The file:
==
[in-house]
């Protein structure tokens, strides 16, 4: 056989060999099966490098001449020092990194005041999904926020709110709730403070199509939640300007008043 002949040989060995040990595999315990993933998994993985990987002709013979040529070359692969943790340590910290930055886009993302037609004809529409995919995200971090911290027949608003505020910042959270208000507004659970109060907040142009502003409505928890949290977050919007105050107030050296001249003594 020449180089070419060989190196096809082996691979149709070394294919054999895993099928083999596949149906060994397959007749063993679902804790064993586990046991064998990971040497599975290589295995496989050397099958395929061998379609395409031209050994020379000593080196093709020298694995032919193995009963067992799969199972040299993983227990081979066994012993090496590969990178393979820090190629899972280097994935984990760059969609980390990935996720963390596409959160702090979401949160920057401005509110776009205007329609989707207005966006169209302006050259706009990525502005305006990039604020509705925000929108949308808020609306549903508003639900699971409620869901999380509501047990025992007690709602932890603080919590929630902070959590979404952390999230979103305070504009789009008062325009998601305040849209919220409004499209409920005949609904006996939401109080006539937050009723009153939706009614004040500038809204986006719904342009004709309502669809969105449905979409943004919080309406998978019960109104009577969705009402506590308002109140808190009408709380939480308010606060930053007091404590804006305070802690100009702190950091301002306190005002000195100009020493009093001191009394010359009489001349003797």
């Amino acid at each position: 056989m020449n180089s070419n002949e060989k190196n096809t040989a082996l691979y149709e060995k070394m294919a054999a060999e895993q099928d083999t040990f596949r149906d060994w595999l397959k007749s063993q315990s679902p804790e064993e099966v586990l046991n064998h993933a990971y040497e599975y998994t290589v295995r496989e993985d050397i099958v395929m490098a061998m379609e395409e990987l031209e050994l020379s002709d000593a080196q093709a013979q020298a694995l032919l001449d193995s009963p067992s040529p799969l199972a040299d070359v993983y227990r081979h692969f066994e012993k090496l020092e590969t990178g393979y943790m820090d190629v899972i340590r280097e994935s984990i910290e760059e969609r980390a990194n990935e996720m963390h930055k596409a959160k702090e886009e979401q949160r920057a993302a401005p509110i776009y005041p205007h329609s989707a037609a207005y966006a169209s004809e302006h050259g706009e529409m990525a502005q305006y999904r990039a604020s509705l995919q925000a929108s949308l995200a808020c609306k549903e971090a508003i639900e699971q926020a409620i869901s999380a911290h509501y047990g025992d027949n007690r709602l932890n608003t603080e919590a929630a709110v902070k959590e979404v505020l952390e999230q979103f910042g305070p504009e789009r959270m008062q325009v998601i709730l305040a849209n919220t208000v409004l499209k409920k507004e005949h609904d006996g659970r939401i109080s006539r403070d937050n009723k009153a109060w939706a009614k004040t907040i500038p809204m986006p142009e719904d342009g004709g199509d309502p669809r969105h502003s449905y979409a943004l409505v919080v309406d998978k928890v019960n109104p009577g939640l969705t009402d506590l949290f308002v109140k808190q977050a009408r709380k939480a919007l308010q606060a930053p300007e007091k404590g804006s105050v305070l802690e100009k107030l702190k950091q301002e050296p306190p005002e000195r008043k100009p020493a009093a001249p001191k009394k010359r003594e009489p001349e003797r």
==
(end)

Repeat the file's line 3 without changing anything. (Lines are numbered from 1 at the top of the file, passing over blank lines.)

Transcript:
């Amino acid at each position: 056989m020449n180089s070419n002949e060989k190196n096809t040989a082996l691979y149709e060995k070394m294919a054999a060999e895993q099928d083999t040990f596949r149906d060994w595999l397959k007749s063993q315990s679902p804790e064993e099966v586990l046991n064998h993933a990971y040497e599975y998994t290589v295995r496989e993985d050397i099958v395929m490098a061998m379609e395409e990987l031209e050994l020379s002709d000593a080196q093709a013979q020298a694995l032919l001449d193995s009963p067992s040529p799969l199972a040299d070359v993983y227990r081979h692969f066994e012993k090496l020092e590969t990178g393979y943790m820090d190629v899972i340590r280097e994935s984990i910290e760059e969609r980390a990194n990935e996720m963390h930055k596409a959160k702090e886009e979401q949160r920057a993302a401005p509110i776009y005041p205007h329609s989707a037609a207005y966006a169209s004809e302006h050259g706009e529409m990525a502005q305006y999904r990039a604020s509705l995919q925000a929108s949308l995200a808020c609306k549903e971090a508003i639900e699971q926020a409620i869901s999380a911290h509501y047990g025992d027949n007690r709602l932890n608003t603080e919590a929630a709110v902070k959590e979404v505020l952390e999230q979103f910042g305070p504009e789009r959270m008062q325009v998601i709730l305040a849209n919220t208000v409004l499209k409920k507004e005949h609904d006996g659970r939401i109080s006539r403070d937050n009723k009153a109060w939706a009614k004040t907040i500038p809204m986006p142009e719904d342009g004709g199509d309502p669809r969105h502003s449905y979409a943004l409505v919080v309406d998978k928890v019960n109104p009577g939640l969705t009402d506590l949290f308002v109140k808190q977050a009408r709380k939480a919007l308010q606060a930053p300007e007091k404590g804006s105050v305070l802690e100009k107030l702190k950091q301002e050296p306190p005002e000195r008043k100009p020493a009093a001249p001191k009394k010359r003594e009489p001349e003797r």